Language in Mind: An Introduction to Psycholinguistics. Julie Sedivy. Sinauer Associates Inc.,U.S. 2014.

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Taking the malapropism mantle […]

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March 15th, 2015|Book Reviews|0 Comments|
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    Book Review: Father and Daughter: Patriarchy, gender and social science by Ann Oakley

Book Review: Father and Daughter: Patriarchy, gender and social science by Ann Oakley

For many aspiring young female sociologists, Ann Oakley’s writing has been inspirational and reassuring. Her new book explores her own life and that of her father, Richard Titmuss, a well-known policy analyst and defender of the welfare state, to offer an absorbing view of the connections between private lives and public work. Essential reading, finds Sally Brown.

This review originally appeared on […]

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    Book Review: Enhancing the Doctoral Experience: A Guide for Supervisors and Their International Students

Book Review: Enhancing the Doctoral Experience: A Guide for Supervisors and Their International Students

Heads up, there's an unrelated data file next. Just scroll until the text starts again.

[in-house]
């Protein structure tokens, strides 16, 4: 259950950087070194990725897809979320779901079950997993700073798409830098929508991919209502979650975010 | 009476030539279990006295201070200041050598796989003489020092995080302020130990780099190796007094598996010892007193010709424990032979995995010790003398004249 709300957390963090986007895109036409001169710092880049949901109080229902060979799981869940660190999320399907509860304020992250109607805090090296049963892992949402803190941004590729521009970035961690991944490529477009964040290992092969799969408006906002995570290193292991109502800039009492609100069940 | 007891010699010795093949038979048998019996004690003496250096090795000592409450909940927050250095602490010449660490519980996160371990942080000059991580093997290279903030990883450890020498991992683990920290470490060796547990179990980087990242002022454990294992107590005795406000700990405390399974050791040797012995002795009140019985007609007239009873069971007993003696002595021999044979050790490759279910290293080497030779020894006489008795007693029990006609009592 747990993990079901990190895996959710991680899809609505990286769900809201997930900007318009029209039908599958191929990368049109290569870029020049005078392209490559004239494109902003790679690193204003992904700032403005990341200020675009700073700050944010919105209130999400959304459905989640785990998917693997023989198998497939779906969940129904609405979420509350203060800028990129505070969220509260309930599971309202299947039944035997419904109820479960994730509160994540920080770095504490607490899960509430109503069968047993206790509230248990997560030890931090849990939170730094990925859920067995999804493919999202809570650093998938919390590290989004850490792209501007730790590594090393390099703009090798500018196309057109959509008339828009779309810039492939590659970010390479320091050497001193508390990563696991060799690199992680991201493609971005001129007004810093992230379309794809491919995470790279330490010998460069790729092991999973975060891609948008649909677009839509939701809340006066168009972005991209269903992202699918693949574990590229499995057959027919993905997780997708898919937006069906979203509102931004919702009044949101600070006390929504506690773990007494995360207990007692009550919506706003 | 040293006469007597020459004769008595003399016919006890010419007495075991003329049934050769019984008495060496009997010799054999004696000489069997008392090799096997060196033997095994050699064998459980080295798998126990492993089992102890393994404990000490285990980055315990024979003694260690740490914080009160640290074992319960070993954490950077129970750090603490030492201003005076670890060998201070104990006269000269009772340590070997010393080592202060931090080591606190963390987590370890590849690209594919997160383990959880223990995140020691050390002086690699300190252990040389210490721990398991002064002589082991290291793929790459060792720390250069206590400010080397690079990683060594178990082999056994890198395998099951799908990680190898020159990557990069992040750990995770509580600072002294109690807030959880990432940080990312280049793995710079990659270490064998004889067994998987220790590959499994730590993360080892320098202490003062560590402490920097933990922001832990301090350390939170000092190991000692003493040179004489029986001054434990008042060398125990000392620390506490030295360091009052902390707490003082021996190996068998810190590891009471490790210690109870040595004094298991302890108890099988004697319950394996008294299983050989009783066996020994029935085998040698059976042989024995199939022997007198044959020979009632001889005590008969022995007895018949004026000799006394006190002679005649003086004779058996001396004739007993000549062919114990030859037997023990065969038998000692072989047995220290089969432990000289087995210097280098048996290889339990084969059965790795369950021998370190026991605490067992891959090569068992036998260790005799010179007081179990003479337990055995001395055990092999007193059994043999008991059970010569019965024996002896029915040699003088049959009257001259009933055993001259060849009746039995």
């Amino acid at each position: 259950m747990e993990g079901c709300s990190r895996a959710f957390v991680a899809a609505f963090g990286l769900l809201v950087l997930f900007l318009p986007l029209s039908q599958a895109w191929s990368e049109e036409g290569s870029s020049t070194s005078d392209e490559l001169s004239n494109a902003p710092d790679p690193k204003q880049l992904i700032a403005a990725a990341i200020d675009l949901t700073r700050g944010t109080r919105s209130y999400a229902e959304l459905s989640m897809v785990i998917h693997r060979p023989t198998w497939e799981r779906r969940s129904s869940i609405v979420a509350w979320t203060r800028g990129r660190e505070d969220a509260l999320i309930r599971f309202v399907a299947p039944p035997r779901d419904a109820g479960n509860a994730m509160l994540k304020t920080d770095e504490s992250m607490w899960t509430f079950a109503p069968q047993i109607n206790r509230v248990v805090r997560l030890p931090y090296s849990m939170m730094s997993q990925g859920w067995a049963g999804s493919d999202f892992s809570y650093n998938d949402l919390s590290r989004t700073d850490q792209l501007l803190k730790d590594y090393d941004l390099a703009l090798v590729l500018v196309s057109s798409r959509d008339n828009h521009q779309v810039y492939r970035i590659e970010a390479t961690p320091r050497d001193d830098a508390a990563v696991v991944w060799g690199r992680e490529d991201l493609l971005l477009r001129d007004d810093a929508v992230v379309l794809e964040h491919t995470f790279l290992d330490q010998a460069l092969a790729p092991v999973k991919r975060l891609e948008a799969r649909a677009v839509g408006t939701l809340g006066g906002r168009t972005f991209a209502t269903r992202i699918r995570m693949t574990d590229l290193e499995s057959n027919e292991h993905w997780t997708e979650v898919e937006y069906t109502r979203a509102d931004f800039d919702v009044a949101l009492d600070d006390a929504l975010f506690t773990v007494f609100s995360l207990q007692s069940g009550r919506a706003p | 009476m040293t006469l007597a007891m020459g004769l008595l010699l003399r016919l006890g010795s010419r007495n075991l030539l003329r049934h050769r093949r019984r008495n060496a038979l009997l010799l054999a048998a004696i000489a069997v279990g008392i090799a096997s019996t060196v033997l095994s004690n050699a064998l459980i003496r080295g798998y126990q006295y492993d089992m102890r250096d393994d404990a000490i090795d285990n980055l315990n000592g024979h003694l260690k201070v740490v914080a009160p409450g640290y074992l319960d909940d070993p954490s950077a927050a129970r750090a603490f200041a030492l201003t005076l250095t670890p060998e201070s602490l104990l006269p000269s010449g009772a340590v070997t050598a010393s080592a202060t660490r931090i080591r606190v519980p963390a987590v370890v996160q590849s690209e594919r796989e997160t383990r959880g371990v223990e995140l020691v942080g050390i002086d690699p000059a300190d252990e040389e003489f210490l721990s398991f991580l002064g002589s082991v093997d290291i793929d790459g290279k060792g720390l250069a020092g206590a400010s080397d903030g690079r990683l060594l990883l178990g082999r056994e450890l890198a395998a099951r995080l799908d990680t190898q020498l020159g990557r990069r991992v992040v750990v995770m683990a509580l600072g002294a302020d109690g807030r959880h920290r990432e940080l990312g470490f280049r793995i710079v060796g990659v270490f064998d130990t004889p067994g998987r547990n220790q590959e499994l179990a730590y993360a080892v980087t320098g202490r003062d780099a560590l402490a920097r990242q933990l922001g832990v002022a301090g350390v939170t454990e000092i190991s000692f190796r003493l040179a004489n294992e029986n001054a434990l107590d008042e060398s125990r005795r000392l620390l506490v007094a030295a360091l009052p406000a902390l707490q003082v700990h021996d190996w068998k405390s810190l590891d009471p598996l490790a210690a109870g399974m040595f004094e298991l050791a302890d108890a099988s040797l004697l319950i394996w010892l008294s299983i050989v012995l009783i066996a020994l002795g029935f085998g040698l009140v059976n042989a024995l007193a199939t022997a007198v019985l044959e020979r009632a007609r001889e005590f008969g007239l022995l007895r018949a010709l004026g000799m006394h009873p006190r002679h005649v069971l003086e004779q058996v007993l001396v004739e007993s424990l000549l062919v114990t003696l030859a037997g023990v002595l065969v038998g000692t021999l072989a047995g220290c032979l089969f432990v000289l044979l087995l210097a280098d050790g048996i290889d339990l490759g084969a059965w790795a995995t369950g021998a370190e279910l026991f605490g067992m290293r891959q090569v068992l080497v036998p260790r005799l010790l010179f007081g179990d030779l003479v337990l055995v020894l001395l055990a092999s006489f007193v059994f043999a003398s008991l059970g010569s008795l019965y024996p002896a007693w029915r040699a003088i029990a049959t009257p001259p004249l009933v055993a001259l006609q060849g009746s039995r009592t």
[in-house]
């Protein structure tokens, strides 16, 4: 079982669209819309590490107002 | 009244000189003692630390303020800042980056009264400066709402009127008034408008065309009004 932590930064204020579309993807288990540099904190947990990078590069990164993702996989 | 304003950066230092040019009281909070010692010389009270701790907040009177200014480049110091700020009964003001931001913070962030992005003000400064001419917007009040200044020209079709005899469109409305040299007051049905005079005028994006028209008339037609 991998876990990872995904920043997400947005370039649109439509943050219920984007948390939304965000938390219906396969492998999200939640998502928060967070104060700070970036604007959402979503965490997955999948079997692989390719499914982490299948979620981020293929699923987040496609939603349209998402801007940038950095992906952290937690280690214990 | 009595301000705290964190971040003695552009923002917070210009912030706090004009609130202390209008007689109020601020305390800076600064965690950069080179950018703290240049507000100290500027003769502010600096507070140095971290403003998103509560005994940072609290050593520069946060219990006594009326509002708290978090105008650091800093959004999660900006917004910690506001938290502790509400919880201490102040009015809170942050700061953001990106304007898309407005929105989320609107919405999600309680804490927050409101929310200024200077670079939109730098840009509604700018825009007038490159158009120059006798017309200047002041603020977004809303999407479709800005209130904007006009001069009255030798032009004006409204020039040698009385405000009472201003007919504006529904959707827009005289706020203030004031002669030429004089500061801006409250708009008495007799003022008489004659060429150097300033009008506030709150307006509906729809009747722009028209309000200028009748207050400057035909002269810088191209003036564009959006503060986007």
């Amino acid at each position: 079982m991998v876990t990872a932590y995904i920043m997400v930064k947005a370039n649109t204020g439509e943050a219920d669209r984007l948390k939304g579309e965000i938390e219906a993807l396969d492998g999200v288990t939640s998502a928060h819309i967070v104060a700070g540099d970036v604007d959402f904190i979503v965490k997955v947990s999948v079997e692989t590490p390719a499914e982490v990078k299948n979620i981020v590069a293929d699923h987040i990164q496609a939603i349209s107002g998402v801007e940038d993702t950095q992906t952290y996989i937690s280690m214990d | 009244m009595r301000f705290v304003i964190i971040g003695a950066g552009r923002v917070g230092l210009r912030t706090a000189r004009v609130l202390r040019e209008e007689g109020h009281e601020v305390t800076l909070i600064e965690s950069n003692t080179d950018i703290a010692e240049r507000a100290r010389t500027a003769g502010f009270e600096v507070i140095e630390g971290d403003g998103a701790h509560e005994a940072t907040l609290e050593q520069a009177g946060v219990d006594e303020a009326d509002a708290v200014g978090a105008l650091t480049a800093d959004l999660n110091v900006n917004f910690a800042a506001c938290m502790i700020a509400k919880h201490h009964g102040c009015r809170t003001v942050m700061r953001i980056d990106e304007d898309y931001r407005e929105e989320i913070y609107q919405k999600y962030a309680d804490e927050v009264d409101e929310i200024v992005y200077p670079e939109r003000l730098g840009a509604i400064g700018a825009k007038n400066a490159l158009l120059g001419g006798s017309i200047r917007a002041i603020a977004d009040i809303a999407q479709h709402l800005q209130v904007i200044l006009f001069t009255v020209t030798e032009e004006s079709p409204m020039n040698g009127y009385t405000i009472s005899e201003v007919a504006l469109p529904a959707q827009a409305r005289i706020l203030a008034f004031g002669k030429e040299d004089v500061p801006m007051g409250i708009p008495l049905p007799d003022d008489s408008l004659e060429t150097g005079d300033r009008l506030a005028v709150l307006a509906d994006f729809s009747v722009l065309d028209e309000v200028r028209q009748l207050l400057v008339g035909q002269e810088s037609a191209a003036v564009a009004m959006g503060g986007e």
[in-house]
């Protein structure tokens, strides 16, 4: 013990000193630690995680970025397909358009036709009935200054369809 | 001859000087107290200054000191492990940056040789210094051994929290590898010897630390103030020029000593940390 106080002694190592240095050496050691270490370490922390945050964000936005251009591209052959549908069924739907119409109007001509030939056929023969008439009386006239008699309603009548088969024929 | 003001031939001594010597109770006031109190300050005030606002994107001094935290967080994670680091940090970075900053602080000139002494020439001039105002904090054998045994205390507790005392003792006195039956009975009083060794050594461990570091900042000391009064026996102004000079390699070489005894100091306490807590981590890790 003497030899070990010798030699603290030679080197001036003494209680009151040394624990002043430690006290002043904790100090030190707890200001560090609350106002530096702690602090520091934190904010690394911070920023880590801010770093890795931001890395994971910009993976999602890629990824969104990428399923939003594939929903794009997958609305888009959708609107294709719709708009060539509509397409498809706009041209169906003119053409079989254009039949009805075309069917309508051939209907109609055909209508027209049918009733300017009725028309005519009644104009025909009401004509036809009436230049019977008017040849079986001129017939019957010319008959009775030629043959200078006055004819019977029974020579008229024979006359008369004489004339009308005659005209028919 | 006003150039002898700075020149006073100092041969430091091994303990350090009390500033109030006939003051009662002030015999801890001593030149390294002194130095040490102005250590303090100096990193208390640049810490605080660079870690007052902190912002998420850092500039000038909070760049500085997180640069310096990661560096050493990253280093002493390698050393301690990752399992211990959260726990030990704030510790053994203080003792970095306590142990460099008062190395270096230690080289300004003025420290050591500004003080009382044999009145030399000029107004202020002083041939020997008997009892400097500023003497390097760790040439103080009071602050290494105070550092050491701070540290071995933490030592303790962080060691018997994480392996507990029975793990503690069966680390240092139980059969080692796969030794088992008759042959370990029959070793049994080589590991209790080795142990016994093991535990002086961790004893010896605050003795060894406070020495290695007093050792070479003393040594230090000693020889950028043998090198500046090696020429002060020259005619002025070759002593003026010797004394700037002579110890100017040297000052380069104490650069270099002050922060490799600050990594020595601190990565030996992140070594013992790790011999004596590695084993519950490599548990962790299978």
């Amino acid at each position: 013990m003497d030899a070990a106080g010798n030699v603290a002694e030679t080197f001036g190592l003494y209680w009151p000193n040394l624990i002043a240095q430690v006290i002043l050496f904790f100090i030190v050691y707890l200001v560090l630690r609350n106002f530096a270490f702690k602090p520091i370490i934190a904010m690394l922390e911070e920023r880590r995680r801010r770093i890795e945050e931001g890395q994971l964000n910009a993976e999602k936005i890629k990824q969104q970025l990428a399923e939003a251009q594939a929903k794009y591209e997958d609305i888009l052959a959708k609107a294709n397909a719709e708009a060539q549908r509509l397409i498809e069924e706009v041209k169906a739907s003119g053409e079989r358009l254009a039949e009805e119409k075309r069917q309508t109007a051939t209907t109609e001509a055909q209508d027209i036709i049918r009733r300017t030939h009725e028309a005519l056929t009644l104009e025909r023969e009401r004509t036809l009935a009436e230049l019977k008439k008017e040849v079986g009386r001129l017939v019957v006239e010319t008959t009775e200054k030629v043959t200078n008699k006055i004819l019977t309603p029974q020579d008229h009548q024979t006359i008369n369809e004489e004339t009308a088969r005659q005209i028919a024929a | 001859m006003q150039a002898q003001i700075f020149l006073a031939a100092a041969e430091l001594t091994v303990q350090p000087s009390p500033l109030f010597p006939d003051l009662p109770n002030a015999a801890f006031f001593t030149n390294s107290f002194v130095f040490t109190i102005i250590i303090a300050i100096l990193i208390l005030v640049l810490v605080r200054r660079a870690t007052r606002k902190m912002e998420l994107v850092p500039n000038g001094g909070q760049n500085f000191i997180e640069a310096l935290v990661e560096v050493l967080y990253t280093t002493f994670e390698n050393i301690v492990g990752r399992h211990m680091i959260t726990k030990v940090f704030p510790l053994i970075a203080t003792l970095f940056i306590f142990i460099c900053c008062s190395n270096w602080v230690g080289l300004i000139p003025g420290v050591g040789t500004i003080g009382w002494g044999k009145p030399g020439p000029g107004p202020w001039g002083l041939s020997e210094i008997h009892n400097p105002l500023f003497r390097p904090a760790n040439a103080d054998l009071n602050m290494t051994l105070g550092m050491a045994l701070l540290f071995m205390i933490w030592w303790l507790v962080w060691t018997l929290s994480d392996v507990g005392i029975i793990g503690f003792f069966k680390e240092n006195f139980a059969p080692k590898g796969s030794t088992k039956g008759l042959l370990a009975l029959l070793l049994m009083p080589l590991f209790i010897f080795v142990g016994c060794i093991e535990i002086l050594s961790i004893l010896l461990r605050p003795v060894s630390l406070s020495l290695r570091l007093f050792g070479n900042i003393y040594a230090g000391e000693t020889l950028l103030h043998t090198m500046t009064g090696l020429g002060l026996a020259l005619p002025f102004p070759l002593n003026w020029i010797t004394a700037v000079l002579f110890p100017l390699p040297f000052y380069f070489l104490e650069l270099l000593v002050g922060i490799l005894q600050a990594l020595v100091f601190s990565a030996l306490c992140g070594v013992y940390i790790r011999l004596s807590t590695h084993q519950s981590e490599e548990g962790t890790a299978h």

This an excellent, thoughtfully-produced pragmatic guide to the very fine and complicated art of doctoral supervision across cultures, writes Casey Brienza. 

This review originally appeared on LSE Review Books.

Enhancing the Doctoral Experience: A Guide for Supervisors and Their International Students. Steve Hutchinson, Helen Lawrence, and Dave Filipović-Carter. Gower/Ashgate. 2014.

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It was with tremendous anticipation that I received Enhancing the Doctoral […]

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    Book Review: The Ashgate Research Companion to Media Geography by Paul C. Adams et al.

Book Review: The Ashgate Research Companion to Media Geography by Paul C. Adams et al.

With chapters covering photography, sound, video games, graffiti and performance, The Ashgate Research Companion to Media Geography represents a substantial and meaningful contribution to this new field, writes Sander Hölsgens.

This review originally appeared on LSE Review of Books.
The Ashgate Research Companion to Media Geography. Paul C. Adams, Jim Craine, and Jason Dittmer (editors). Ashgate. 2014.